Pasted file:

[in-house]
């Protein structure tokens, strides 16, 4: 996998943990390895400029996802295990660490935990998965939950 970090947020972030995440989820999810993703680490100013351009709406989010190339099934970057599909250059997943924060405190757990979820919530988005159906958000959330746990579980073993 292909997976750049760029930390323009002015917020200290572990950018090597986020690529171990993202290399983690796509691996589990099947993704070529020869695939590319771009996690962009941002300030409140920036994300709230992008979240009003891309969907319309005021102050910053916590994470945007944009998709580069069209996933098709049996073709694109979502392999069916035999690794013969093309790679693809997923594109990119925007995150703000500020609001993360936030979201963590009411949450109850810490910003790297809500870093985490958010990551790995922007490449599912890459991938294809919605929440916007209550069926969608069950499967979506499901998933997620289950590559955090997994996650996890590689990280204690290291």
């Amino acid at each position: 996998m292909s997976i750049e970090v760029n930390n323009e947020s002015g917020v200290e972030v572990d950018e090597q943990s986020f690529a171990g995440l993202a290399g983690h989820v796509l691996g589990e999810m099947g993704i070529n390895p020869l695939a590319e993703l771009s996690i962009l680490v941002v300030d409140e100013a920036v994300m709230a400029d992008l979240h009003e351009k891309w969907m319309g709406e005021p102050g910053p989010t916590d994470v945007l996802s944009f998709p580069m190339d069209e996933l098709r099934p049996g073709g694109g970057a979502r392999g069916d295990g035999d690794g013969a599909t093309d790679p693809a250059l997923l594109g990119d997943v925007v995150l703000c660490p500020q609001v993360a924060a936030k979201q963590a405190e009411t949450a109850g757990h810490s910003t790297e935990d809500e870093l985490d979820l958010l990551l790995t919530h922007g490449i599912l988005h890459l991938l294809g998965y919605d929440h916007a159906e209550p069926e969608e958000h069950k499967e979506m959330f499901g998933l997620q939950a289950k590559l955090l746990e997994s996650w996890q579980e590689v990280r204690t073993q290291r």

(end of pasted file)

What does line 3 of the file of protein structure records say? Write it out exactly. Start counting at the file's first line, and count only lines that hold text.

């Amino acid at each position: 996998m292909s997976i750049e970090v760029n930390n323009e947020s002015g917020v200290e972030v572990d950018e090597q943990s986020f690529a171990g995440l993202a290399g983690h989820v796509l691996g589990e999810m099947g993704i070529n390895p020869l695939a590319e993703l771009s996690i962009l680490v941002v300030d409140e100013a920036v994300m709230a400029d992008l979240h009003e351009k891309w969907m319309g709406e005021p102050g910053p989010t916590d994470v945007l996802s944009f998709p580069m190339d069209e996933l098709r099934p049996g073709g694109g970057a979502r392999g069916d295990g035999d690794g013969a599909t093309d790679p693809a250059l997923l594109g990119d997943v925007v995150l703000c660490p500020q609001v993360a924060a936030k979201q963590a405190e009411t949450a109850g757990h810490s910003t790297e935990d809500e870093l985490d979820l958010l990551l790995t919530h922007g490449i599912l988005h890459l991938l294809g998965y919605d929440h916007a159906e209550p069926e969608e958000h069950k499967e979506m959330f499901g998933l997620q939950a289950k590559l955090l746990e997994s996650w996890q579980e590689v990280r204690t073993q290291r």